With regard to the second factor, plaintiff appears to have demonstrated the requisite diligence in attempting to obtain counsel. Plaintiff has provided this court with two documents supporting appointment of counsel on this basis: his formal request for appointed counsel and a letter deposited with this court in response to defendant’s motion to dismiss pursuant to Rule 4(j). Taking these two documents together, plaintiff has represented to this court that he contacted at least two attorneys some time after his former counsel withdrew, but that neither would accept the case on a contingency fee basis. Plaintiff further alleges, however, that he has contacted “Kent State University” (presumably the IIT-Kent College of Law), at the recommendation of the Chicago Bar Association, and that he is “currently awaiting reply from them.” As long as plaintiff’s request remains unanswered, the possibility exists that his request for appointed counsel may be rendered moot. Without an indication that Kent also has declined his request for representation, therefore, we cannot determine whether this factor cuts in favor of, or against, appointment of counsel.

Finally, although plaintiff has filed an application to proceed in forma pauperis as this court directed, it is incomplete in certain material respects. Plaintiff attests that he is self-employed as the owner of two limousines worth over $17,000 that he drives both for himself and for other limousine companies; he has failed, however, to state the amount received from this source of income in the past twelve months. Plaintiff has failed as well to indicate how much he contributes toward the support of *111his four children. Until he files an in forma pauperis affidavit that is fully responsive to all questions contained therein, this court will not be able to rule on his motion.


Defendant’s motion for reconsideration or, in the alternative, an evidentiary hearing is denied. Plaintiff’s motion for appointment of counsel is continued generally. Defendant is directed to file an answer to plaintiff’s complaint within 20 days of the date of this order.

. Defendant raises two additional arguments regarding what it perceives as plaintiffs ignorance *109or lack of diligence. First, defendant asserts that because plaintiff had been represented by counsel in this matter he could have asked her how to properly effect service of process. Defendant fails to take into account the fact that, while plaintiff was represented by counsel, there existed no need for him to make such an inquiry. It was only after plaintiffs attorney withdrew from the representation—some fifteen days before the ninety day period for filing suit on his claim expired—that plaintiff undertook to serve defendant himself. Second, defendant contends that plaintiff either failed to read the acknowledgement form or read it and deliberately ignored its plain language that service would be deemed incomplete if the form was not returned within twenty days. According plaintiff the leniency due pro se litigants, this court finds it well within the realm of possibility that, having been told how to effect service of process by someone possessing the apparent authority of the clerk's office, he would believe he had done all that was necessary.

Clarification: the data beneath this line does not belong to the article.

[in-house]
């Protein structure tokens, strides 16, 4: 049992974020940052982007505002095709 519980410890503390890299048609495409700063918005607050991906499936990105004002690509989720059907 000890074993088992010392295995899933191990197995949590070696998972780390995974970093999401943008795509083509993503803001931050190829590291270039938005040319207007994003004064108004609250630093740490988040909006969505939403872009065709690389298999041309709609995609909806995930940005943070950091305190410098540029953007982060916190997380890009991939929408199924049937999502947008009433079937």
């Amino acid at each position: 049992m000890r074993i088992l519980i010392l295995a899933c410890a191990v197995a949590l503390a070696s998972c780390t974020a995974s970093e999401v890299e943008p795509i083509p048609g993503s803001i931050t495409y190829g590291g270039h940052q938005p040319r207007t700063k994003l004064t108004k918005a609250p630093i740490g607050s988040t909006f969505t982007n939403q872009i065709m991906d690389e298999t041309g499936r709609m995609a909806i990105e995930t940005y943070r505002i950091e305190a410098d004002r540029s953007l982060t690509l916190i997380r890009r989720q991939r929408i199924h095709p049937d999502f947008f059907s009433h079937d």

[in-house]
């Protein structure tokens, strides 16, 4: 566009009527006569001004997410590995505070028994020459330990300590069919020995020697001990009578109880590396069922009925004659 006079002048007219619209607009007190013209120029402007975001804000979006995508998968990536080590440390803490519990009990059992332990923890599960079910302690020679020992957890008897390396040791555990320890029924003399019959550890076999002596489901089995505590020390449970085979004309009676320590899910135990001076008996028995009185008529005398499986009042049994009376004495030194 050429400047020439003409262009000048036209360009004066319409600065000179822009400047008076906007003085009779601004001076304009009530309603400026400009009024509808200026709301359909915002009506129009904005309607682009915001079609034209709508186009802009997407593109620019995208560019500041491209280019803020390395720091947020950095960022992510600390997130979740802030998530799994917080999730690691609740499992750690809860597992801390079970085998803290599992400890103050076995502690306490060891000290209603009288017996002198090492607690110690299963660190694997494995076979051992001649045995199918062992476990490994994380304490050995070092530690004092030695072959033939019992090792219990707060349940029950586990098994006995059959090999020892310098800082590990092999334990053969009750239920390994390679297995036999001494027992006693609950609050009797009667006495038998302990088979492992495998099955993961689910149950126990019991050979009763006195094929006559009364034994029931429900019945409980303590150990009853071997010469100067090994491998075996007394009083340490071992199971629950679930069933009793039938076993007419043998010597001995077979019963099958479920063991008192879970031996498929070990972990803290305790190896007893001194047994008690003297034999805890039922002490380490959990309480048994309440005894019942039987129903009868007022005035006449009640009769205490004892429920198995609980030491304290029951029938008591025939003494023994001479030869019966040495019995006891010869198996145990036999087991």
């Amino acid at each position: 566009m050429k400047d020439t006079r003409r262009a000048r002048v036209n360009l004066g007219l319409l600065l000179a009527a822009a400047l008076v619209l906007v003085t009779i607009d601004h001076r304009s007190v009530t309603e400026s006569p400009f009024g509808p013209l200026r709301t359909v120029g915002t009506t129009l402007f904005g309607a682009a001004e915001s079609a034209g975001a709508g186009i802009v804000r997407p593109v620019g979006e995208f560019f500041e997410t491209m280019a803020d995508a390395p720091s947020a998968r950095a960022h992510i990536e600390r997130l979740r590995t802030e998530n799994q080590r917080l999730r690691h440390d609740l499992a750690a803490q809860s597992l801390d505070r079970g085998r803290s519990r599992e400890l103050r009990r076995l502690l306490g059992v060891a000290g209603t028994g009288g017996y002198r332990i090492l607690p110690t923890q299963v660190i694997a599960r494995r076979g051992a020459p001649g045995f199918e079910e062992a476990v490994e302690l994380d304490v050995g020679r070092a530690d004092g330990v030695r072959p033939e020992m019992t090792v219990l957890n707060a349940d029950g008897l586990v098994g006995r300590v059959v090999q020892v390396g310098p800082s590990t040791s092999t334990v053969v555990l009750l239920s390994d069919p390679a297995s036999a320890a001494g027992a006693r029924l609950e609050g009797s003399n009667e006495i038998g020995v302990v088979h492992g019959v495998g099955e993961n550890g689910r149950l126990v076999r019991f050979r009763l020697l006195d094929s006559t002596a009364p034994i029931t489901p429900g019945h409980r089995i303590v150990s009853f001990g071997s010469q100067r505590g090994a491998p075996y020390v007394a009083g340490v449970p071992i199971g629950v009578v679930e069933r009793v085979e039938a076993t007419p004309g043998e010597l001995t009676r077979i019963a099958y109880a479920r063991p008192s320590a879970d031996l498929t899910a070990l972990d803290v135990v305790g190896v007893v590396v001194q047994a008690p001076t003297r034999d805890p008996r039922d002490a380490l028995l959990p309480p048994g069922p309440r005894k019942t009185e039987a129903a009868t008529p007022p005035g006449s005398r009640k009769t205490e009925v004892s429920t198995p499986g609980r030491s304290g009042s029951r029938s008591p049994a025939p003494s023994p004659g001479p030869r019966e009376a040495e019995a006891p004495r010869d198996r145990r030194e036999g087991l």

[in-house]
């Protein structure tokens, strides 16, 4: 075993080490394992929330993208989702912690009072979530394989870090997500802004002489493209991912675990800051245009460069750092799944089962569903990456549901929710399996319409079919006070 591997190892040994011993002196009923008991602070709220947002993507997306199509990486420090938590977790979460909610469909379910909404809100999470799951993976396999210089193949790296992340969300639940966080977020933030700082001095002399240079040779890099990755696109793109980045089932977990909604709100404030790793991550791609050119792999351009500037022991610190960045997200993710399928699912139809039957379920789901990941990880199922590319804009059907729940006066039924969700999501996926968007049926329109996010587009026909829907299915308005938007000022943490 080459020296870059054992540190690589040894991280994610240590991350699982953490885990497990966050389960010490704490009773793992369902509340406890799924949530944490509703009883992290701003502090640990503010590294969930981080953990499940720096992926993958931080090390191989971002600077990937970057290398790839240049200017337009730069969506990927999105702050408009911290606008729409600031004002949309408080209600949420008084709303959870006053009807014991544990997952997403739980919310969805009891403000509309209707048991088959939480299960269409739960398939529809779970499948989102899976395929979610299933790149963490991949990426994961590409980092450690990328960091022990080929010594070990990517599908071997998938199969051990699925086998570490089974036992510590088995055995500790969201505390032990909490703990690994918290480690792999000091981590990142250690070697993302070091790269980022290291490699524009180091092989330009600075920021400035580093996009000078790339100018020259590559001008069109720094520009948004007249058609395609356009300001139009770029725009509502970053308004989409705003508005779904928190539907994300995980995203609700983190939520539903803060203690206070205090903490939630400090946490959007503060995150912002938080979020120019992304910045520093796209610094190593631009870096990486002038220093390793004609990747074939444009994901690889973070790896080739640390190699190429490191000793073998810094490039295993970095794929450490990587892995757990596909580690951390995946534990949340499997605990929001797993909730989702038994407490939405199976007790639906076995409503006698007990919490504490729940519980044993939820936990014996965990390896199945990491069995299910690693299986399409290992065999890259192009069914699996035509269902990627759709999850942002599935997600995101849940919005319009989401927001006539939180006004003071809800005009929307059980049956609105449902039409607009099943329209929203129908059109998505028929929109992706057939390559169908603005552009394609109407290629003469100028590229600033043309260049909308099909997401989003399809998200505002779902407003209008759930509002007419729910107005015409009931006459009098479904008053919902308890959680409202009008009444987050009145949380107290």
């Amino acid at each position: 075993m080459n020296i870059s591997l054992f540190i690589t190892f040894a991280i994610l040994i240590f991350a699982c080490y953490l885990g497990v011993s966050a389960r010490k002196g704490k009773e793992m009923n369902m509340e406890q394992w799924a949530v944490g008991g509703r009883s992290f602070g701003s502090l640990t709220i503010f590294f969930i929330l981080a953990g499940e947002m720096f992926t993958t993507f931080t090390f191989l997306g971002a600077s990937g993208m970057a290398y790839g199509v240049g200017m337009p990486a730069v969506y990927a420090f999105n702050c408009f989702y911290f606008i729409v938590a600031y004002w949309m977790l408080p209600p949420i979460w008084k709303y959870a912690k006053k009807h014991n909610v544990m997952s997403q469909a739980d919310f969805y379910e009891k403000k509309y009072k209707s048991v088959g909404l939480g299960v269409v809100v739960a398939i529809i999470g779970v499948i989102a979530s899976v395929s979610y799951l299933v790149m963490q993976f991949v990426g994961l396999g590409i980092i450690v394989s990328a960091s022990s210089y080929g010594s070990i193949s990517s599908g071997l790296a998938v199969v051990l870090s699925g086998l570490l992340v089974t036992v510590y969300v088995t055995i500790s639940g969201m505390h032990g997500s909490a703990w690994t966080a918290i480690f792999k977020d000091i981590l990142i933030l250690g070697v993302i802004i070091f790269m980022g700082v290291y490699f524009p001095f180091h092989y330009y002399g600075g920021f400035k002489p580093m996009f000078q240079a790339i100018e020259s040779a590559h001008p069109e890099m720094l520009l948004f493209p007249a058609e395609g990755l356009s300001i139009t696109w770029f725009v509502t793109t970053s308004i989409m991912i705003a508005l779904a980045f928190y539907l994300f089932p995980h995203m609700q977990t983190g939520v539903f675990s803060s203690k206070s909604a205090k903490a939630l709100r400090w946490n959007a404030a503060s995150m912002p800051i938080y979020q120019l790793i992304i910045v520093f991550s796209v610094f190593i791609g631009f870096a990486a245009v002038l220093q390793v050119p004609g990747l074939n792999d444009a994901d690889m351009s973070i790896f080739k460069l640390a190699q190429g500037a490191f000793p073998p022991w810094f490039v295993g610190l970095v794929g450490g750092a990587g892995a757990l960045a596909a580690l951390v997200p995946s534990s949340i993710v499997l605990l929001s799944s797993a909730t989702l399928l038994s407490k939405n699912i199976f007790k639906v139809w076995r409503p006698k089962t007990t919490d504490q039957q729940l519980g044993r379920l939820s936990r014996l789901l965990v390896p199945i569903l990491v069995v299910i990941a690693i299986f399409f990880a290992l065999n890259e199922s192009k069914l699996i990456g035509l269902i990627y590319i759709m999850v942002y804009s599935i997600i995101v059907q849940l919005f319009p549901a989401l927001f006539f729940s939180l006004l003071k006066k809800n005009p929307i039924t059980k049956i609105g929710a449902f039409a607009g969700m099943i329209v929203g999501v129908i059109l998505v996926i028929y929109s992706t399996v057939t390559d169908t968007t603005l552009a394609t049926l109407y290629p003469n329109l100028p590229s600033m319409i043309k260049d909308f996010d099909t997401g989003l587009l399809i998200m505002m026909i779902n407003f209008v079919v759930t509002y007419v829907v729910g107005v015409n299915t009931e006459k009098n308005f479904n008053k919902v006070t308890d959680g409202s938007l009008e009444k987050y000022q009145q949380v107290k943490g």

. It is on this basis as well that we considered the letter submitted by plaintiff, despite the fact that, as defendant notes, plaintiff submitted it well beyond the ten days directed by this court. We admonish plaintiff, however, that any such future delays, if not accompanied by a motion for extension of time, may be considered to be in deliberate disregard for this court’s efforts at docket control.

. We assume at this juncture that all issues relating to service of process are behind us and that defendant will file an answer to plaintiff's complaint within 20 days of the date of this order.